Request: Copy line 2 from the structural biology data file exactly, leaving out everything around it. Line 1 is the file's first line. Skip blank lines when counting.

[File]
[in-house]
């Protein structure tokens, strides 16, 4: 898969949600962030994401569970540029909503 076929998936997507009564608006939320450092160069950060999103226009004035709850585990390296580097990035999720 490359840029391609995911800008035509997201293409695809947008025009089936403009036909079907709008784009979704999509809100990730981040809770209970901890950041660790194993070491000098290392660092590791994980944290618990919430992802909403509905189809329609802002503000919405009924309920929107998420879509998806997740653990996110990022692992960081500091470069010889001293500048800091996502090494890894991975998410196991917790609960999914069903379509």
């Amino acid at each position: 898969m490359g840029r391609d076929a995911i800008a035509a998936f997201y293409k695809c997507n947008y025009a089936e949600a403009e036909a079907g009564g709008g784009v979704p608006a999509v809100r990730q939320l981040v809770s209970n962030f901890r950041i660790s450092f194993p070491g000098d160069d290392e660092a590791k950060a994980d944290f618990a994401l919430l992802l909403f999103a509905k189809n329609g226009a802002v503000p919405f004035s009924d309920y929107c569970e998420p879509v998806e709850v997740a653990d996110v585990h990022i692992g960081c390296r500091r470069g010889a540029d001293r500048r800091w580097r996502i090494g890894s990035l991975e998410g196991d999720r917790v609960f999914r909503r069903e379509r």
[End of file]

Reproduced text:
């Protein structure tokens, strides 16, 4: 898969949600962030994401569970540029909503 076929998936997507009564608006939320450092160069950060999103226009004035709850585990390296580097990035999720 490359840029391609995911800008035509997201293409695809947008025009089936403009036909079907709008784009979704999509809100990730981040809770209970901890950041660790194993070491000098290392660092590791994980944290618990919430992802909403509905189809329609802002503000919405009924309920929107998420879509998806997740653990996110990022692992960081500091470069010889001293500048800091996502090494890894991975998410196991917790609960999914069903379509």